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Quantitative Analysis
Parallel Processing
Numerical Analysis
C++ Multithreading
Python for Excel
Python Utilities
Services
Author
Printable PDF file
I. Basic math.
II. Pricing and Hedging.
III. Explicit techniques.
IV. Data Analysis.
V. Implementation tools.
VI. Basic Math II.
VII. Implementation tools II.
1. Calculational Linear Algebra.
2. Wavelet Analysis.
3. Finite element method.
4. Construction of approximation spaces.
A. Finite element.
B. Averaged Taylor polynomial.
C. Stable space splittings.
D. Frames.
E. Tensor product splitting.
F. Sparse tensor product. Cure for curse of dimensionality.
5. Time discretization.
6. Variational inequalities.
VIII. Bibliography
Notation. Index. Contents.

Finite element.


efinition

(Finite element) 1. "Finite element" is a triple MATH where the "element domain" $\Omega$ is a closed bounded subset of $\QTR{cal}{R}^{n}$ , the "space of shape functions" $\QTR{cal}{P}$ is a finite dimensional space of functions defined on $\Omega$ and the "nodal variables" MATH are a basis of the dual space MATH .

2. The basis MATH of the space $\QTR{cal}{P}$ with the property

MATH (Dual basis)
is called the "nodal basis" of $\QTR{cal}{P}$ .

3. The set MATH "determines" the space $\QTR{cal}{P}$ if for any $u\in\QTR{cal}{P}$ MATH

Example

(Constant finite element) MATH , $\QTR{cal}{P}$ is the 1-dimensional space of constant functions, MATH

Example

(1-dimensional Lagrange element) MATH , $\QTR{cal}{P}$ is the 2-dimensional space of linear functions, MATH

Example

(2-dimensional Lagrange element) $\Omega$ is a triangle in $\QTR{cal}{R}^{2}$ with vertices MATH , $\QTR{cal}{P}$ is the 3-dimensional space of linear functions, MATH

Proposition

(Identification of nodal variables 1) Let $\QTR{cal}{P}$ be an $n$ -dimensional vector space and MATH is a subset of the dual space MATH . Then the following statements are equivalent:

1. MATH is a basis for MATH .

2. For any $v\in\QTR{cal}{P}$ , MATH

Proof

MATH . Assume the contrary: $\left( 1\right) $ holds but MATH Then we introduce a MATH s.t. MATH Such $\psi_{0}$ is linearly independent from MATH . We obtained a contradiction.

MATH . Assume the contrary: MATH is not a basis. Since MATH has $n$ elements it has to be linearly dependent: there is a rearrangement of indexes $k=1,...,n$ and numbers MATH s.t. MATH Therefore we reduced the number of indexes $k$ in the condition (2): MATH Let MATH be a basis of $\QTR{cal}{P}$ . For any $v\in\QTR{cal}{P}$ there are numbers MATH such that MATH Thus $\left( \&\right) $ reads as follows: there are numbers MATH , MATH s.t. for any set of numbers MATH MATH This means that the MATH matrix MATH would be invertible if complemented to an $n\times n$ matrix with an arbitrary row MATH . We obtained a contradiction.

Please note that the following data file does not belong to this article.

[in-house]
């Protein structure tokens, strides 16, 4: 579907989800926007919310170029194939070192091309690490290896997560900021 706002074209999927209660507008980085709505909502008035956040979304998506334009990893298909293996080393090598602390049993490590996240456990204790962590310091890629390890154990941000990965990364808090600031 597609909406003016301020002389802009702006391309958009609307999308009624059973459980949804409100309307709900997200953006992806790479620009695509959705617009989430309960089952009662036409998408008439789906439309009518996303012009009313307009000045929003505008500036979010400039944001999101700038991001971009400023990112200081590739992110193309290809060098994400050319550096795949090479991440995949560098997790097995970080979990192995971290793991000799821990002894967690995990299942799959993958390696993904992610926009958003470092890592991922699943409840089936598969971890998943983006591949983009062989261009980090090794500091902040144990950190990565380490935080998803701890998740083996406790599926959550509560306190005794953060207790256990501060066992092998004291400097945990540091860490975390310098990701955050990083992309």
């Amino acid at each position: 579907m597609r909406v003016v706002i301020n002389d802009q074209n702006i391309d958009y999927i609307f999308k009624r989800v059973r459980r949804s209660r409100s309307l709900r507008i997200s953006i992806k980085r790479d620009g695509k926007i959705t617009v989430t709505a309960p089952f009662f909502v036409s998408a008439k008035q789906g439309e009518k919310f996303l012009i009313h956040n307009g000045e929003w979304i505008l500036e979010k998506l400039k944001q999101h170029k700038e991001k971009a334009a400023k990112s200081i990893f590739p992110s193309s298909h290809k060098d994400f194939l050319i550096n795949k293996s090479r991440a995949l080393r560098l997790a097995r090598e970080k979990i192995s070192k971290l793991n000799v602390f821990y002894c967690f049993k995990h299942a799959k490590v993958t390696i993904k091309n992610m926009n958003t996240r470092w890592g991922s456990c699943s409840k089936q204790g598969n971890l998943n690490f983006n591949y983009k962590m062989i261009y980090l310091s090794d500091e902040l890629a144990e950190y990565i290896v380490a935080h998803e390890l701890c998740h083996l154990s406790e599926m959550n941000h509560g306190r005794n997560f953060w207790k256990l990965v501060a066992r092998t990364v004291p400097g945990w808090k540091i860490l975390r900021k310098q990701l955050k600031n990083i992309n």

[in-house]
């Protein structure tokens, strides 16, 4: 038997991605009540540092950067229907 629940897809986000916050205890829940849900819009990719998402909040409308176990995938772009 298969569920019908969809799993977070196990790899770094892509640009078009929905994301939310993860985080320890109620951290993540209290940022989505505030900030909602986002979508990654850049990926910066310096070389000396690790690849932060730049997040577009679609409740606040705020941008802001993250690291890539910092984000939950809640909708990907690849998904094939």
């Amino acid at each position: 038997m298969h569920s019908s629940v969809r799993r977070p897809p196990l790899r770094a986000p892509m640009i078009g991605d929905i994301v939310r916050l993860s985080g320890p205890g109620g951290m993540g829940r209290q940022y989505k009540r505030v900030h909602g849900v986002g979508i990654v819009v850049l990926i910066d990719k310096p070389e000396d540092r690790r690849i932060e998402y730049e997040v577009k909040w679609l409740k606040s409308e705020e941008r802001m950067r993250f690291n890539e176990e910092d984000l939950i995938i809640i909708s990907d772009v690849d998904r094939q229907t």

Proposition

(Identification of nodal variables 2) Let $P\left( x\right) $ , MATH be a polynomial of degree $d\geq1$ that vanishes on the hyperplane MATH . Then MATH where the $Q$ is a polynomial of degree $d-1$ .

Proof

We perform an affine change of coordinates from MATH to MATH so that the plane MATH is given by MATH . Let MATH We have MATH thus the $Q\left( y\right) $ has the form MATH for some polynomial MATH of degree $d-1$ .

Example

(Linear tensor product element) Let MATH be a rectangle with vertices MATH , $\QTR{cal}{P}$ be a set of linear polynomials of coordinates $x,y$ and MATH is given by MATH

We establish that MATH forms a nodal basis by noting that on any edge MATH a function $u$ from $\QTR{cal}{P}$ is 1-degree polynomial of one variable. Hence, if MATH then such function $u$ vanishes on every edge. But then, by the proposition ( Identification of nodal variables 2 ), MATH where $L_{i},i=1,2$ are 1-degree polynomials and MATH , $i=1,2$ identify two adjacent edges. Thus $c=0$ by examining $u$ on one vertex not on MATH and MATH . Hence MATH forms a nodal basis by the proposition ( Identification of nodal variables 1 ).

Definition

(Interpolant) Let MATH be a finite element and MATH be a corresponding nodal basis. We define the "interpolant" operator: MATH for any function $v$ such that the operation MATH is well defined for $k=1,...,n$ .

Proposition

(Properties of interpolant) The operator $I_{\Omega}$ of the definition ( Interpolant ) has the following properties:

1. $I_{\Omega}$ is a linear operator.

2. MATH , $k=1,...,n$ .

3. MATH . In particular, MATH .

Proof

Direct verification.





Notation. Index. Contents.


















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